|Abstract as per original application
The Good Friday Agreement (GFA) was signed in Belfast in April 1998 by the British and Irish governments as well as eight political parties in Northern Ireland. This historic event marks the end of the three-decade-long conflict known as “The Troubles” (1968-1998) fought chiefly among loyalist paramilitaries, nationalist paramilitaries and security forces, resulting in thousands of causalities including Catholic and Protestant civilians. The GFA also brought new institutions (most notably a new version of the power-sharing, “consociational” executive) and political commitments. With qualified and punctuated “success” (McGarry and O’Leary 2017), the GFA has heralded in a new era of relative peace and optimism quite unknown in the region torn by centuries of violence beginning with English colonialism and outliving successive waves of decolonization worldwide.
Yet despite the GFA’s historic significance and initial achievements, politics in Northern Ireland has yet to enter the stage of what political theorists call “stable peace” (Kacowicz et al. 2000) or “deep reconciliation” (He 2009). The challenges of imminent Brexit, the recent breakdown of the devolved Executive since early 2017 and the persistent post-GFA “low-intensity” sectarian violence (Balcells et al. 2015) are but some of the reminders of how precarious the peace in Northern Ireland still is, which remains standing in sharp contrast to a post-Reformation, postcolonial and – to a lesser extent – postnational Europe.
Beginning in 2018, that is, twenty years on since the signing of the GFA and twenty-five years since the publication of Brendan O’Leary and John McGarry’s celebrated book, The Politics of Antagonism: Understanding Northern Ireland (1993), the proposed three-year research project aims to critically assess the implementation of GFA as a constitutional framework within which various social and political actors employ different resources at their disposal to overcome past and present obstacles to political reconciliation. Adopting Colleen Murphy’s framework for evaluating processes of political reconciliation (2010), the research seeks to determine the level (or lack) of achievement in areas such as political trust and rule of law in the twenty-year period, and to answer whether the predominant political concepts of “antagonism” and “accommodation” (Lijphart 1968) suffice as conceptual opposites to measure the overall accomplishment of the Northern Ireland peace process thus far.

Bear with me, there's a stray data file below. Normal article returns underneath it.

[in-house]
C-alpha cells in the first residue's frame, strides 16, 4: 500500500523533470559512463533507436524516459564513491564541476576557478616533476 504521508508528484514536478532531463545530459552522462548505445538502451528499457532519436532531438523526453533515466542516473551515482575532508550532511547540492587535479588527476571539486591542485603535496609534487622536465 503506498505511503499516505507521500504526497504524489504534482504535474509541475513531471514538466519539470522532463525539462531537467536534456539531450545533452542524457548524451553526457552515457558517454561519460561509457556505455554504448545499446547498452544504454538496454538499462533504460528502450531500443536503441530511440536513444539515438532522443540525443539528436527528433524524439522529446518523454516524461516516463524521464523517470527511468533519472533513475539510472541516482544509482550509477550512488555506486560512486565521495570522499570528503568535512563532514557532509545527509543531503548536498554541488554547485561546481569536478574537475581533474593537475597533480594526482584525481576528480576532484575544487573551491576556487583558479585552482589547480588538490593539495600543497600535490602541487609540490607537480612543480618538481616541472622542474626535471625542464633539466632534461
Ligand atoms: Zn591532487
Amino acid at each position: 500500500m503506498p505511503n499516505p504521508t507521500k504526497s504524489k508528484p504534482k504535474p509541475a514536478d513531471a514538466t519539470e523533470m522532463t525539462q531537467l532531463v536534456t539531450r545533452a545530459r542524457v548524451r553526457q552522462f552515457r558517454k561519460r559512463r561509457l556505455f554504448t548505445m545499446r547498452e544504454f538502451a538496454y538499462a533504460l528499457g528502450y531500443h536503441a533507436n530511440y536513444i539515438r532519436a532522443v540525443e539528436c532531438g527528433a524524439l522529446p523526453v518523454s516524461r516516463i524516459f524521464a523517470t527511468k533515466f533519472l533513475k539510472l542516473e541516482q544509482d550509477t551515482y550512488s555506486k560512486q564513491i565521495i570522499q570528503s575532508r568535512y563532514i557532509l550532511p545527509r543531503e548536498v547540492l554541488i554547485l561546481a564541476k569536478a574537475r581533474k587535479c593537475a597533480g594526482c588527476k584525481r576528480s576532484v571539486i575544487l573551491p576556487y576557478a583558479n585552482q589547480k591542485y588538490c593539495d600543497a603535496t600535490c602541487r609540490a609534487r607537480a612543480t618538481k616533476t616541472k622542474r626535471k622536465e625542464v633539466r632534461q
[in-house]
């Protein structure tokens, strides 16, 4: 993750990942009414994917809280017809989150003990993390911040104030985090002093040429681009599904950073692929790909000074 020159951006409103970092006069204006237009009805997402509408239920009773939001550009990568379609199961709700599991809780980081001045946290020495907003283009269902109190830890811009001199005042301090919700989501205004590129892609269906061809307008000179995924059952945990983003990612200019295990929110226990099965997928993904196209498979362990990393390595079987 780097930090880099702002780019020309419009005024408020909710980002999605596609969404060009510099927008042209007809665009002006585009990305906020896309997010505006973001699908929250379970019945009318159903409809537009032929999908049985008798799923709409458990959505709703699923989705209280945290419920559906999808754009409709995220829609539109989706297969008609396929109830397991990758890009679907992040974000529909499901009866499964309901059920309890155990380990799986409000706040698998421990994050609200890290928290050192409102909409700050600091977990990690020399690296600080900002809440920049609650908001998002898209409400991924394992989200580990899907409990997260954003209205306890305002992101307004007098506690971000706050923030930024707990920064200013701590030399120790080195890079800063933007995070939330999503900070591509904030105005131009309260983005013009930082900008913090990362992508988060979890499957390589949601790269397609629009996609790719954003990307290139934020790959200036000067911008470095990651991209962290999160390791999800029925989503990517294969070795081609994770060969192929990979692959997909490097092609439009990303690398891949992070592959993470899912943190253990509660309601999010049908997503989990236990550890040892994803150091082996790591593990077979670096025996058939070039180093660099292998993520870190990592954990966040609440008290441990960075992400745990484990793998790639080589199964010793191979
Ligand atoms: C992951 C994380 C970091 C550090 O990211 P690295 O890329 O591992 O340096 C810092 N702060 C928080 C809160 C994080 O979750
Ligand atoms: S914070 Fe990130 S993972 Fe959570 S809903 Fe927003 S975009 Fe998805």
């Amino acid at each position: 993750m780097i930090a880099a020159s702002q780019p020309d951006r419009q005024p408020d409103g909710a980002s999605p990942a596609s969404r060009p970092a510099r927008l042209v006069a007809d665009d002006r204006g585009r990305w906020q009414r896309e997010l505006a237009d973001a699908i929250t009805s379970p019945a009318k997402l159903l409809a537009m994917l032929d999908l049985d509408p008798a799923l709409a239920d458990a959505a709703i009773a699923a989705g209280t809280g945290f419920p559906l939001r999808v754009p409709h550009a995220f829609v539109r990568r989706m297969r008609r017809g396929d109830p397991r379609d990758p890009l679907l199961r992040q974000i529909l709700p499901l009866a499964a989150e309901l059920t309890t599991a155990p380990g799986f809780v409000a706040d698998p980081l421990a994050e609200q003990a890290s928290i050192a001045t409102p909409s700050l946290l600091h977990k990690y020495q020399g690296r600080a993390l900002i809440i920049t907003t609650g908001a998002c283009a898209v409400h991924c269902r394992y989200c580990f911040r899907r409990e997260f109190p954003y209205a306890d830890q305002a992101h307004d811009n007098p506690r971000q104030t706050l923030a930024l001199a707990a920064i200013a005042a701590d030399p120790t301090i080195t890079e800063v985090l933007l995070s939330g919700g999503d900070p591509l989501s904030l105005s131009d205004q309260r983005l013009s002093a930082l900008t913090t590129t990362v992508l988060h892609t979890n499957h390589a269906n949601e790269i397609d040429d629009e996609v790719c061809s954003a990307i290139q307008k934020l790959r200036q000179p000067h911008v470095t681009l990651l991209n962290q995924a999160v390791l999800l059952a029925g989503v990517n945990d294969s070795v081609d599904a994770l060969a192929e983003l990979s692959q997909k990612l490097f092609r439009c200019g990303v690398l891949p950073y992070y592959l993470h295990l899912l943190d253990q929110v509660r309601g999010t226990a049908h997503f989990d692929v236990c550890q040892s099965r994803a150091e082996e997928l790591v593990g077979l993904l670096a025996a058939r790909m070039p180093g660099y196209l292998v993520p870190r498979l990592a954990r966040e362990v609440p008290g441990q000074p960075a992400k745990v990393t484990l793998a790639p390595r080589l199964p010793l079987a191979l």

In terms of significance and output, aside from producing a number of peer-reviewed articles for high-impact journals, the project also aims to connect and contrast experiences in Northern Ireland and Hong Kong, where some fear a politics of antagonism is fast emerging.
《貝爾法斯特協議》（下稱《協議》）於一九九八年四月由英國政府、愛爾蘭政府及八個北愛爾蘭政黨簽署。 此歷史性協議標誌着一個長達三十年 （1968-1998）、主要涉及聯合、共和兩派準軍事部隊和英軍，並導致數以千計人數死亡（包括天主教和新教基督徒的北愛人民）的衝突之終結。
此外，《協議》亦帶來了新的政治制度和承諾，當中最為顯著的是一個新的協商民主行政機關。儘管《協議》的成功並不盡如人意 (McGarry and O’Leary 2017)，但它為北愛爾蘭開拓了一個相對和平和樂觀的新時代，這在當地由英國殖民統治拉開序幕的悠長暴力史上實屬罕見。
雖然《協議》具有相當歷史意義且取得初步成功，但北愛政治並未進入政治理論家所講的「穩定的和平」(Kacowicz et al. 2000) 或「深層次和解」(He 2009)。誠言，北愛的和平仍面對著不同的威脅，包括英國脫歐、近期的地方政府行政機關癱瘓丶以及後協議時期持續不斷的「低密度」派系暴力事件等 (Balcells et al. 2015) 。在和平問題上，北愛與後宗教改革丶後殖民主義和某程度上相對後愛國主義的歐洲仍存有強烈對比。
二〇一八年是《協議》簽署二十周年，亦是 B. O’Leary 及 J. McGarry 的名著《敵對政治：理解北愛爾蘭》出版廿五載之時，本研究計劃藉此契機，以三年為期，透過批判審視《協議》的實踐，看其作為地方憲制框架如何促進或阻礙社會和政治人士與團體運用自身的資源去克服過去與現在的政治和解障礙。
本研究計劃將參照 Colleen Murphy (2010) 的理論框架去評估北愛政治和解進程，尤其著眼於探討政治互信和法治重建等不同領域在過去二十年間的成果或不足，並嘗試回答「敵對」和「協調」等主流政治概念 (Lijphart 1968) 在二十多年後的今日是否足以作為兩極概念去評定北愛和平進程至今的整體成果。